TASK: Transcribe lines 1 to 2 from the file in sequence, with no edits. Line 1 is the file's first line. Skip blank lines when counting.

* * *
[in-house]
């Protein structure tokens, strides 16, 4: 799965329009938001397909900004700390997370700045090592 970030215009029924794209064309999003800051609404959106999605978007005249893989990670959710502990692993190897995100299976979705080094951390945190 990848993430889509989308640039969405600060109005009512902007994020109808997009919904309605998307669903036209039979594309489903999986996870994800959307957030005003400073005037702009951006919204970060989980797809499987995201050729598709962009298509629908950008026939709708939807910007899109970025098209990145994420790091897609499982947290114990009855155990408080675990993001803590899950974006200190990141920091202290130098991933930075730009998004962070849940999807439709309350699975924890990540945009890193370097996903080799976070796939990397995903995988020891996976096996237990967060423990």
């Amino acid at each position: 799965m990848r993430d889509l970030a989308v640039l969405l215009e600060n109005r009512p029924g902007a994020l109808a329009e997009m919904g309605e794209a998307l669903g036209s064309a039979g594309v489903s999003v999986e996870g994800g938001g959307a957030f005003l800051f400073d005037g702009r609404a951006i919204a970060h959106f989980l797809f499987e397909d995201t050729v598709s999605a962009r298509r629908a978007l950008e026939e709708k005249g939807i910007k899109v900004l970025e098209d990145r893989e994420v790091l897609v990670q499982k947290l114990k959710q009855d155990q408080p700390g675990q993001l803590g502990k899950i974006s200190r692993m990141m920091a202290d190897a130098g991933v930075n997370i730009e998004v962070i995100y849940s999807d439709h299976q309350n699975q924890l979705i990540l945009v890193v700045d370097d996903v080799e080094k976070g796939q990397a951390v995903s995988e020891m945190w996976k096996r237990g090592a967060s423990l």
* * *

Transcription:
[in-house]
């Protein structure tokens, strides 16, 4: 799965329009938001397909900004700390997370700045090592 970030215009029924794209064309999003800051609404959106999605978007005249893989990670959710502990692993190897995100299976979705080094951390945190 990848993430889509989308640039969405600060109005009512902007994020109808997009919904309605998307669903036209039979594309489903999986996870994800959307957030005003400073005037702009951006919204970060989980797809499987995201050729598709962009298509629908950008026939709708939807910007899109970025098209990145994420790091897609499982947290114990009855155990408080675990993001803590899950974006200190990141920091202290130098991933930075730009998004962070849940999807439709309350699975924890990540945009890193370097996903080799976070796939990397995903995988020891996976096996237990967060423990």